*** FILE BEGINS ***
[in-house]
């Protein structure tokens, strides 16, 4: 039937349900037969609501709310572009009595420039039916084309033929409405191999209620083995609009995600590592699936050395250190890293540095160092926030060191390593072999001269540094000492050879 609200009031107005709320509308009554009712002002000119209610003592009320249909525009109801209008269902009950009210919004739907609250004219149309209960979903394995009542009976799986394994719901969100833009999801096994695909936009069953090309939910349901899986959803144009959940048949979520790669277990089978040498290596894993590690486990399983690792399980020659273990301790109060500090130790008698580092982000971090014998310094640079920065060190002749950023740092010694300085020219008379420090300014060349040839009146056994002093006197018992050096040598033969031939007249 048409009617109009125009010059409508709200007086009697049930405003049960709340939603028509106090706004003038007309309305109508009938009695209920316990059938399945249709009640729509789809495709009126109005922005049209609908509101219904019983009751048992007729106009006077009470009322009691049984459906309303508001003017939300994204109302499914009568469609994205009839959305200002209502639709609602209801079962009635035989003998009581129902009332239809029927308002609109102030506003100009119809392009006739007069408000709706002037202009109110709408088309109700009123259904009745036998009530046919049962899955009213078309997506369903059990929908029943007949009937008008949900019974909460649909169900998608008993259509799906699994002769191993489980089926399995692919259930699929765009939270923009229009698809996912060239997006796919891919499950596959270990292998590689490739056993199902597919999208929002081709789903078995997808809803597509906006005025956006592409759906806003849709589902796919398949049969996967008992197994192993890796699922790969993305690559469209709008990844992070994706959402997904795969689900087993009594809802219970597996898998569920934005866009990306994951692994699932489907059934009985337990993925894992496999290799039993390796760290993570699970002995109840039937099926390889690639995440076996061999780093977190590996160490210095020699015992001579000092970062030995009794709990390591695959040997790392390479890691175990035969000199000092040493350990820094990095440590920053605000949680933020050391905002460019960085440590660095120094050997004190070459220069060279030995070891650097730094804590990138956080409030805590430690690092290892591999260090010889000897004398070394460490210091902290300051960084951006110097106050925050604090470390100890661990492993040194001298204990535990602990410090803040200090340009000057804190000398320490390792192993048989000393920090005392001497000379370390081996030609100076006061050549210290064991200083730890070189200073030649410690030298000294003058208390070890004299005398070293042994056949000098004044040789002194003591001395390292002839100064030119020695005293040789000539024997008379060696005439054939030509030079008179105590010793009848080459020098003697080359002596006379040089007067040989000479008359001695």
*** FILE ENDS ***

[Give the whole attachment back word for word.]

[in-house]
């Protein structure tokens, strides 16, 4: 039937349900037969609501709310572009009595420039039916084309033929409405191999209620083995609009995600590592699936050395250190890293540095160092926030060191390593072999001269540094000492050879 609200009031107005709320509308009554009712002002000119209610003592009320249909525009109801209008269902009950009210919004739907609250004219149309209960979903394995009542009976799986394994719901969100833009999801096994695909936009069953090309939910349901899986959803144009959940048949979520790669277990089978040498290596894993590690486990399983690792399980020659273990301790109060500090130790008698580092982000971090014998310094640079920065060190002749950023740092010694300085020219008379420090300014060349040839009146056994002093006197018992050096040598033969031939007249 048409009617109009125009010059409508709200007086009697049930405003049960709340939603028509106090706004003038007309309305109508009938009695209920316990059938399945249709009640729509789809495709009126109005922005049209609908509101219904019983009751048992007729106009006077009470009322009691049984459906309303508001003017939300994204109302499914009568469609994205009839959305200002209502639709609602209801079962009635035989003998009581129902009332239809029927308002609109102030506003100009119809392009006739007069408000709706002037202009109110709408088309109700009123259904009745036998009530046919049962899955009213078309997506369903059990929908029943007949009937008008949900019974909460649909169900998608008993259509799906699994002769191993489980089926399995692919259930699929765009939270923009229009698809996912060239997006796919891919499950596959270990292998590689490739056993199902597919999208929002081709789903078995997808809803597509906006005025956006592409759906806003849709589902796919398949049969996967008992197994192993890796699922790969993305690559469209709008990844992070994706959402997904795969689900087993009594809802219970597996898998569920934005866009990306994951692994699932489907059934009985337990993925894992496999290799039993390796760290993570699970002995109840039937099926390889690639995440076996061999780093977190590996160490210095020699015992001579000092970062030995009794709990390591695959040997790392390479890691175990035969000199000092040493350990820094990095440590920053605000949680933020050391905002460019960085440590660095120094050997004190070459220069060279030995070891650097730094804590990138956080409030805590430690690092290892591999260090010889000897004398070394460490210091902290300051960084951006110097106050925050604090470390100890661990492993040194001298204990535990602990410090803040200090340009000057804190000398320490390792192993048989000393920090005392001497000379370390081996030609100076006061050549210290064991200083730890070189200073030649410690030298000294003058208390070890004299005398070293042994056949000098004044040789002194003591001395390292002839100064030119020695005293040789000539024997008379060696005439054939030509030079008179105590010793009848080459020098003697080359002596006379040089007067040989000479008359001695």